It’s a truth universally acknowledged, that a millennial in want of a house in Melbourne, needs help from the bank of mum and dad. And even then law school dropout Sophia has concocted a story about being engaged to her gay bestie, Geoff, I mean, Greg, in order to justify the very substantial deposit – to live in a fixer-upper apartment in outer Laverton South.
What starts out as a satire on the housing market blossoms or, more accurately, metastasises into farcical story of concrete cancer, self-portraits, denial, kitchen-sink dramas, addiction to video games and a child learning to parent her parents. All set against the very-specific backdrop of Melbourne 2020 and the worlds’ longest lockdown/s (so far).
Lou Wall takes centre stage as daughter, Sophia, who thinks she’s tricked her dad into helping her into the housing market and gets stuck with her parents and Geoff, I mean, Greg, during lockdown. Lou takes full command of the stage, which they barely leave during the show’s chaotic 110 minute running time.
Lou’s comedic talents are well-known from their solo shows, so it was so satisfying to see them take the lead of the ensemble, dragging mum and dad and her fake fiancé from one drama to the next, as the earth threatens to swallow them whole.
Playwright Ross Mueller’s script is wild, for sure, but there’s some true heart and thoughtfulness underneath the maelstrom of comedy rants and hilarious slapstick. There’s a lot of great observational humour about familial relations that peek out on occasion, grounding the shenanigans and suggesting a way for this strange family to survive 2020 and the rest of their lives.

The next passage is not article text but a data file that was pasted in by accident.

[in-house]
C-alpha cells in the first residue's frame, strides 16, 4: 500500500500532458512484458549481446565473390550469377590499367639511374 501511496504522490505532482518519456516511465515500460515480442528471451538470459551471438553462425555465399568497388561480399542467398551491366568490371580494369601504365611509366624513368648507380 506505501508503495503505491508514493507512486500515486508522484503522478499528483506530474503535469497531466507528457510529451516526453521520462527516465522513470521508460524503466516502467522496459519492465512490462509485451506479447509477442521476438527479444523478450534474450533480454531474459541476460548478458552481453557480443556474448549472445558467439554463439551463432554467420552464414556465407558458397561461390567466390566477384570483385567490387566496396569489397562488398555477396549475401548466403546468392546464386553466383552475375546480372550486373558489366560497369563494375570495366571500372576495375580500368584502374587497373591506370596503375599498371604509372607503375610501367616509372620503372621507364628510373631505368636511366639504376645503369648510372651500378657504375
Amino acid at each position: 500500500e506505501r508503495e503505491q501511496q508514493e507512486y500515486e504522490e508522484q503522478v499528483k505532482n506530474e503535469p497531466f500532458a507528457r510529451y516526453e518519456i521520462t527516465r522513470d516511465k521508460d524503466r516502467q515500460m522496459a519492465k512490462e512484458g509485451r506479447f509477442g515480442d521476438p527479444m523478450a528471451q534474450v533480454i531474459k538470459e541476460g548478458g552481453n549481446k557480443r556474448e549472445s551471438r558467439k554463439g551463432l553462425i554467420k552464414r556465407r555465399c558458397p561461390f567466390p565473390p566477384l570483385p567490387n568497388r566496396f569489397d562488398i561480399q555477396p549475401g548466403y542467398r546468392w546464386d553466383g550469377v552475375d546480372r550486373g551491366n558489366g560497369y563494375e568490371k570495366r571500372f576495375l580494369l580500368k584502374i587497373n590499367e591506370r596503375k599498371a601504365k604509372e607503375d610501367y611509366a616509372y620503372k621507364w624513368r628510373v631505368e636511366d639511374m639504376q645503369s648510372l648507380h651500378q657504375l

The question is – will this family listen long to each other long enough? Or will endless isolation lead them to self-destruction?
Sarah Sutherland’s mum has perfected that well-to-do Briiiighton accent that us Melburnians are all too familiar with. Joe Petruzzi’s dad has jumped from one scheme to another all his life and thought that working in travel would be a stable career. Khisraw Jones-Shukoor’s Greg is the outsider on the inside, able to see through the family’s façade but unable to do anything about it.
The ensemble whir around the stage in perfect comedic choreography, lamenting their losses and struggling with what they have left. Mueller’s script occasionally lifts – and re-writes – passages from well-known plays as if satirising the well-made play itself, but this isn’t as sharp as when he cuts down the characters for their middle-class ignorance and their nostalgia for material things.
Director Peter Houghton keeps all the pieces moving, running everything like clockwork. It’s a real theatrical feat to keep a comedy moving this fast, risking the wheels falling off and somehow they never do.
A Simple Act of Kindness is not simple. It’s smart, incisive on so many things political and personal, and truly hilarious.
It’s locked-down at Red Stitch until December 18th.
Keith Gow - Theatre First
Photos: Jodie Hutchinson